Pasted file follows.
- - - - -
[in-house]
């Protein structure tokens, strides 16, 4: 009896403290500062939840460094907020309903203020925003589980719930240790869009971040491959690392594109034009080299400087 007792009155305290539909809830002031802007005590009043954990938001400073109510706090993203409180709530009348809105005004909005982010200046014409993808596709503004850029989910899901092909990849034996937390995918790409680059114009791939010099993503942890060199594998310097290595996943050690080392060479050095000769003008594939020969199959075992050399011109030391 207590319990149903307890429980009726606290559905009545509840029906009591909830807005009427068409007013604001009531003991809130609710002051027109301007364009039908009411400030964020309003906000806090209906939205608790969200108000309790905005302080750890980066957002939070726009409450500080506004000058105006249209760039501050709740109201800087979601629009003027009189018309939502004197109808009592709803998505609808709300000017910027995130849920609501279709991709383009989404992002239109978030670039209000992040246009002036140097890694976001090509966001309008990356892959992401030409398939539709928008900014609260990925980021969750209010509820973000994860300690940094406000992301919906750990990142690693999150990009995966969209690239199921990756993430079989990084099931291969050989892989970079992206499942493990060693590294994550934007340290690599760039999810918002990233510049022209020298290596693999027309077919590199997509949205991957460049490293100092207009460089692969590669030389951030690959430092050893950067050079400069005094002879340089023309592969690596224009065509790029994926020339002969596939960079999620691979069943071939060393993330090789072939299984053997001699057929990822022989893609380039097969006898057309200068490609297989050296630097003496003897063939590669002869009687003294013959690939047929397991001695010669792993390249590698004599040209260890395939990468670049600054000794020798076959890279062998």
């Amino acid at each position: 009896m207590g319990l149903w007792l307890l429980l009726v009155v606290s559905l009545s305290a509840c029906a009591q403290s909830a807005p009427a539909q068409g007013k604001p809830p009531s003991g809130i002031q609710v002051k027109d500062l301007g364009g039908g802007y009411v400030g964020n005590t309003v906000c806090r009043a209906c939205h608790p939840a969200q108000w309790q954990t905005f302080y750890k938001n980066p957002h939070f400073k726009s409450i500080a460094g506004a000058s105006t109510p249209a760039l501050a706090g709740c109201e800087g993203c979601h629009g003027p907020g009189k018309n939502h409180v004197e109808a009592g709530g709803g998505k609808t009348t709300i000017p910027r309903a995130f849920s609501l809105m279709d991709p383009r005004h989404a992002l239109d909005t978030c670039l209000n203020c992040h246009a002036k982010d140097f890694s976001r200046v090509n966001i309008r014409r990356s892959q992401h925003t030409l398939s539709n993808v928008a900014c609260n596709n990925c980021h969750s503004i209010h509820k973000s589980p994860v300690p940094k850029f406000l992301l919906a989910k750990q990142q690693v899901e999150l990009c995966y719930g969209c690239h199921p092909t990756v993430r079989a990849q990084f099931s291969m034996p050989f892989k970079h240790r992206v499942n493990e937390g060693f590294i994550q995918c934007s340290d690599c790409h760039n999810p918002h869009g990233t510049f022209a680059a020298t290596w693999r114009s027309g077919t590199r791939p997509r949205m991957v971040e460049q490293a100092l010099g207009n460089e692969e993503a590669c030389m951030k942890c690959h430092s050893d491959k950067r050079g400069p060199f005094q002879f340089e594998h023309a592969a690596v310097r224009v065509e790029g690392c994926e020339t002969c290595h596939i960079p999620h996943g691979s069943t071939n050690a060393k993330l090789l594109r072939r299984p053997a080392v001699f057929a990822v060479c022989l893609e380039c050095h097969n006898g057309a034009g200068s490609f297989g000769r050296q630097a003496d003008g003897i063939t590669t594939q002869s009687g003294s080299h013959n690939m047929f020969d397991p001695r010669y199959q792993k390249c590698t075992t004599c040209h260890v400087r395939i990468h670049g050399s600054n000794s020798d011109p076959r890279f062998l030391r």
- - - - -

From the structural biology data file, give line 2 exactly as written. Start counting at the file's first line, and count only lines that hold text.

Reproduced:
């Protein structure tokens, strides 16, 4: 009896403290500062939840460094907020309903203020925003589980719930240790869009971040491959690392594109034009080299400087 007792009155305290539909809830002031802007005590009043954990938001400073109510706090993203409180709530009348809105005004909005982010200046014409993808596709503004850029989910899901092909990849034996937390995918790409680059114009791939010099993503942890060199594998310097290595996943050690080392060479050095000769003008594939020969199959075992050399011109030391 207590319990149903307890429980009726606290559905009545509840029906009591909830807005009427068409007013604001009531003991809130609710002051027109301007364009039908009411400030964020309003906000806090209906939205608790969200108000309790905005302080750890980066957002939070726009409450500080506004000058105006249209760039501050709740109201800087979601629009003027009189018309939502004197109808009592709803998505609808709300000017910027995130849920609501279709991709383009989404992002239109978030670039209000992040246009002036140097890694976001090509966001309008990356892959992401030409398939539709928008900014609260990925980021969750209010509820973000994860300690940094406000992301919906750990990142690693999150990009995966969209690239199921990756993430079989990084099931291969050989892989970079992206499942493990060693590294994550934007340290690599760039999810918002990233510049022209020298290596693999027309077919590199997509949205991957460049490293100092207009460089692969590669030389951030690959430092050893950067050079400069005094002879340089023309592969690596224009065509790029994926020339002969596939960079999620691979069943071939060393993330090789072939299984053997001699057929990822022989893609380039097969006898057309200068490609297989050296630097003496003897063939590669002869009687003294013959690939047929397991001695010669792993390249590698004599040209260890395939990468670049600054000794020798076959890279062998």